We can simply use an out-of-the-box estimator from sklearn, such as RandomForestRegressor. If you intend to either eliminate rows (requiring access to the target dataframe) or want to still operate on predictions, it is possible to wrap a conventional estimator inside of a custom one. The latter case might, for instance, be relevant if you have a strong belief on how a target variable is constructed off of intermediate target variables.

Assuming you happen to know that profit/square meters is ‘easier’ to infer than profits, you could manually build an interaction term multiplying the inferred profits per surface area by surface area. If you want this type of post-inference-processing to work with GridSearchCV, you need to implement the set_params method.

Applying a logarithm to the predictions is not inherent to the approach of building the interaction term. It is an independent design choice that can be conveniently placed at this stage of the pipeline.

class InteractionRegressor(BaseEstimator):

    def __init__(self, use_lb, use_log_on_savings):
        self.regressor = RandomForestRegressor()
        self.intermediate_target_column = 'profit_per_sqm'
        self.max_depth = None
        self.n_estimators = None

    def fit(self, df_wo_pseudo_target, df_pseudo_target):
        df = df_wo_pseudo_target
        # Split target from samples.
        intermediate_target = df[self.intermediate_target_column]
        df_wo_intermediate_target = df.drop(self.intermediate_target_column,
                                            axis=1)

        intermediate_target_log = np.log(intermediate_target)
        self.regressor.fit(df_wo_intermediate_target, intermediate_target_log)

    def predict(self, df):
        df_wo_intermediate_target = df.drop(self.intermediate_target_column,
                                            axis=1)
        surface_areas = df['surface_area']
        intermediate_target_log = self.regressor.predict(
          df_wo_intermediate_target)
        # log of product is sum of logs.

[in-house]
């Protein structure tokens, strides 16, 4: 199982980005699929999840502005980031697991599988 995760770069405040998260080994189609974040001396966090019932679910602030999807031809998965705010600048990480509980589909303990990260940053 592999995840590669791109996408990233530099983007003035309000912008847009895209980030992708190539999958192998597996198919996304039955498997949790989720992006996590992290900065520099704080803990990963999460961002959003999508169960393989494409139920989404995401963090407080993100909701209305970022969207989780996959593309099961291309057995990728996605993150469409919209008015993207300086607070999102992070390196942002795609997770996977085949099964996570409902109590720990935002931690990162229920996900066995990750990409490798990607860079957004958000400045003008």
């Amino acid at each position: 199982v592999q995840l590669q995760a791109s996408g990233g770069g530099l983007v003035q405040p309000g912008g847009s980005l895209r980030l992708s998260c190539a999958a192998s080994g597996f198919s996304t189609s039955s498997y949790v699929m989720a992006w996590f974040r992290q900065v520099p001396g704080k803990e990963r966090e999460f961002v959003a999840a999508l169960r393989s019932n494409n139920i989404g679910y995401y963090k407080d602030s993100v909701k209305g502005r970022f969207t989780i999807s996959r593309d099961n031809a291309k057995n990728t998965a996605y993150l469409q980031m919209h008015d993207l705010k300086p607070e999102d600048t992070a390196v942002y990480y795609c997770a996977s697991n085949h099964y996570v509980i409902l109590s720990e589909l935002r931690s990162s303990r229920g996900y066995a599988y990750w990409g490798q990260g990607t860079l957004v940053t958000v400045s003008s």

return intermediate_target_log + np.log(surface_areas)

    def get_rf_params(self):
        return {'max_depth': self.max_depth,
                'n_estimators': self.n_estimators}

    def set_params(self, **params):
        super().set_params(**params)
        self.regressor.set_params(**self.get_rf_params())

Instantiating a pipeline

# from sklearn.ensemble import RandomForestRegressor
# from sklearn.pipeline import Pipeline
weight_columns = ['weight_a', 'weight_b', 'weight_c']
redundant_columns = ['useless', 'noise', 'garbage']
target_columns = ['revenue', 'profit']

pipeline = Pipeline([
  ('date_imputer', DateImputer()),
  ('relative_weight_creator', RelativeWeightCreator()),
  ('aggregate_creator', AggregateCreator()),
  ('weight_column_dropper', ColumnDropper(weight_columns)),
  ('redundant_column_dropper', ColumnDropper(redundant_columns)),
  ('target_column_dropper', ColumnDropper(target_columns)),
  ('meta_informer', MetaInformer())
  ('rf_regressor', RandomForestRegressor())
])

Using a pipeline

Process, obtain meta information and predict

Note that in order for the feature importance information to be meaningful, we first need to retrieve the column names, stored in the 'meta_informer' step of the pipeline.

pipeline.fit(df_wo_target, df_target)
column_names = pipeline.named_steps['meta_informer'].get_column_names()
feature_importances = pipeline.named_steps['rf_regressor'].feature_importances_
name_importance_tuples = sorted(
  [(column_names[i], x) for i, x in enumerate(feature_importances) if x > 0],
  key=lambda p: p[1],
  reverse=True)
print(name_importance_tuples)
predictions = pipeline.predict(df_target)

Cross validation

# from sklearn.model_selection import cross_val_score
cv_scores = cross_val_score(pipeline, df_data, df_target, cv=10,
                            scoring='neg_mean_squared_error')
avg_rmse = np.mean(np.sqrt(-cv_scores))
print(avg_rmse)

Grid search

In order to associate a hyperparameter to a certain step, you need to prefix the hyperparameter attribute by the name of the pipeline step. The postfix of the hyperparameter attribute is the parameter said step of the pipeline expects, as used in set_params. Both parts are joined via a double underscore.

# from sklearn.model_selection import GridSearchCV
hyperparameters = [{'rf_regressor__max_depth': [5, 10, 15, 25],
                    'rf_regressor__n_estimators': [100, 200, 300]}]
grid_search = GridSearchCV(pipeline, hyperparameters)
grid_search.fit(df_data, df_target)
print(np.sqrt(-grid_search.best_score_))
print(grid_search.best_params_)

[0] Data-dependent: If f is applied to sample xi out of all n samples, the outcome is independent of all other n-1 samples.

[1] https://machinelearningmastery.com/data-leakage-machine-learning/